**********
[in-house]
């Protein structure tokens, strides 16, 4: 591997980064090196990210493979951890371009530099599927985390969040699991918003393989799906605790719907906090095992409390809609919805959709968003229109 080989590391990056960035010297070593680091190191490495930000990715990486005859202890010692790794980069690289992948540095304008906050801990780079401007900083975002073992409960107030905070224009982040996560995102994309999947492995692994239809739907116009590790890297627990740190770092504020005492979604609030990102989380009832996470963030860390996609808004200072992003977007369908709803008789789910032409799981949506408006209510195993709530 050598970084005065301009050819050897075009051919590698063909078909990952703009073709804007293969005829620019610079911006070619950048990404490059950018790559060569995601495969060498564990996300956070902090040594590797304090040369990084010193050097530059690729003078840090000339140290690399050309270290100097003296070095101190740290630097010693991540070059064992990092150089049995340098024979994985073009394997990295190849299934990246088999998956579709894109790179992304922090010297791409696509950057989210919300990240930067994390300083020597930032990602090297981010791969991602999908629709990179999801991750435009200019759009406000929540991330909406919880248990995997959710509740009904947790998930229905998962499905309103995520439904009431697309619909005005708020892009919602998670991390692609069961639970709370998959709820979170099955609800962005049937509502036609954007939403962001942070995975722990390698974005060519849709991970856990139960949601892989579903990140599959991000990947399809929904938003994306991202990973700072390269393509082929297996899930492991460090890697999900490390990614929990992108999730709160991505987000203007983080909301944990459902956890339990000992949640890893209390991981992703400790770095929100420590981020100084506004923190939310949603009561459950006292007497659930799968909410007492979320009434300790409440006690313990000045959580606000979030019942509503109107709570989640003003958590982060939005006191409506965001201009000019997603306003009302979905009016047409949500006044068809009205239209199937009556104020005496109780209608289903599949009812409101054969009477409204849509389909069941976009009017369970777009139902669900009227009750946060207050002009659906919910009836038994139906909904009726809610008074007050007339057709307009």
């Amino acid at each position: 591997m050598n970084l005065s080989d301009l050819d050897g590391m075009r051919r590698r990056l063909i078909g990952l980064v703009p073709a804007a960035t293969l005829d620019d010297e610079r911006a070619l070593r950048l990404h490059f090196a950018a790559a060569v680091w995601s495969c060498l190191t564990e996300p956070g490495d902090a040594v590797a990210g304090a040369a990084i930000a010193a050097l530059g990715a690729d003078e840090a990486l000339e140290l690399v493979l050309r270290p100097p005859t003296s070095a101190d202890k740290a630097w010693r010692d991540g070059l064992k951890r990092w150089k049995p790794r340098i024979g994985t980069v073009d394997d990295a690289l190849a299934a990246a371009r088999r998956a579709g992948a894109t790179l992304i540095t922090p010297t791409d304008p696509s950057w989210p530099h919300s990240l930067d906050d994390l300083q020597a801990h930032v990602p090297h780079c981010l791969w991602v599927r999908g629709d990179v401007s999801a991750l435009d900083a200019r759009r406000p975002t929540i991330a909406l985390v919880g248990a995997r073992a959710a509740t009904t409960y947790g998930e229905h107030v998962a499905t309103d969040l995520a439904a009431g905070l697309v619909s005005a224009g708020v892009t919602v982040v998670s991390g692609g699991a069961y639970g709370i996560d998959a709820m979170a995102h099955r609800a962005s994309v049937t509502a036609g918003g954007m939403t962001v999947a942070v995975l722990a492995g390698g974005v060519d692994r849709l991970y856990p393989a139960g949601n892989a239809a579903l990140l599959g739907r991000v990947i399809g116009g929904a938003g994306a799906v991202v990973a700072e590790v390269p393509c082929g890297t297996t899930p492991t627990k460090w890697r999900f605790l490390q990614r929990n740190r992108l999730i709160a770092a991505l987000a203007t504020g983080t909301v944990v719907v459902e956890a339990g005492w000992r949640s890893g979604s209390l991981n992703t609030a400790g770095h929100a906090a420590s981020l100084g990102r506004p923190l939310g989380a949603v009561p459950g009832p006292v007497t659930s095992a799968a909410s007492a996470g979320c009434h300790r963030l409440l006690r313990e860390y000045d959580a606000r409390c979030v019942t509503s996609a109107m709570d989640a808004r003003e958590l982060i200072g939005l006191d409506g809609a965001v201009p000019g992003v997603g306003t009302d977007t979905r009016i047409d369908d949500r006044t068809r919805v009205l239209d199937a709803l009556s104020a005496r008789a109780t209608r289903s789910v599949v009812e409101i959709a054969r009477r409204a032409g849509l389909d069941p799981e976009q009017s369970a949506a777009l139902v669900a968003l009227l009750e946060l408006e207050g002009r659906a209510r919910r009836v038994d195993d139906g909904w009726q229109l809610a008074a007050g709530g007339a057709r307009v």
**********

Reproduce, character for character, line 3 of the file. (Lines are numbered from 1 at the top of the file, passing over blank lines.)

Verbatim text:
């Amino acid at each position: 591997m050598n970084l005065s080989d301009l050819d050897g590391m075009r051919r590698r990056l063909i078909g990952l980064v703009p073709a804007a960035t293969l005829d620019d010297e610079r911006a070619l070593r950048l990404h490059f090196a950018a790559a060569v680091w995601s495969c060498l190191t564990e996300p956070g490495d902090a040594v590797a990210g304090a040369a990084i930000a010193a050097l530059g990715a690729d003078e840090a990486l000339e140290l690399v493979l050309r270290p100097p005859t003296s070095a101190d202890k740290a630097w010693r010692d991540g070059l064992k951890r990092w150089k049995p790794r340098i024979g994985t980069v073009d394997d990295a690289l190849a299934a990246a371009r088999r998956a579709g992948a894109t790179l992304i540095t922090p010297t791409d304008p696509s950057w989210p530099h919300s990240l930067d906050d994390l300083q020597a801990h930032v990602p090297h780079c981010l791969w991602v599927r999908g629709d990179v401007s999801a991750l435009d900083a200019r759009r406000p975002t929540i991330a909406l985390v919880g248990a995997r073992a959710a509740t009904t409960y947790g998930e229905h107030v998962a499905t309103d969040l995520a439904a009431g905070l697309v619909s005005a224009g708020v892009t919602v982040v998670s991390g692609g699991a069961y639970g709370i996560d998959a709820m979170a995102h099955r609800a962005s994309v049937t509502a036609g918003g954007m939403t962001v999947a942070v995975l722990a492995g390698g974005v060519d692994r849709l991970y856990p393989a139960g949601n892989a239809a579903l990140l599959g739907r991000v990947i399809g116009g929904a938003g994306a799906v991202v990973a700072e590790v390269p393509c082929g890297t297996t899930p492991t627990k460090w890697r999900f605790l490390q990614r929990n740190r992108l999730i709160a770092a991505l987000a203007t504020g983080t909301v944990v719907v459902e956890a339990g005492w000992r949640s890893g979604s209390l991981n992703t609030a400790g770095h929100a906090a420590s981020l100084g990102r506004p923190l939310g989380a949603v009561p459950g009832p006292v007497t659930s095992a799968a909410s007492a996470g979320c009434h300790r963030l409440l006690r313990e860390y000045d959580a606000r409390c979030v019942t509503s996609a109107m709570d989640a808004r003003e958590l982060i200072g939005l006191d409506g809609a965001v201009p000019g992003v997603g306003t009302d977007t979905r009016i047409d369908d949500r006044t068809r919805v009205l239209d199937a709803l009556s104020a005496r008789a109780t209608r289903s789910v599949v009812e409101i959709a054969r009477r409204a032409g849509l389909d069941p799981e976009q009017s369970a949506a777009l139902v669900a968003l009227l009750e946060l408006e207050g002009r659906a209510r919910r009836v038994d195993d139906g909904w009726q229109l809610a008074a007050g709530g007339a057709r307009v």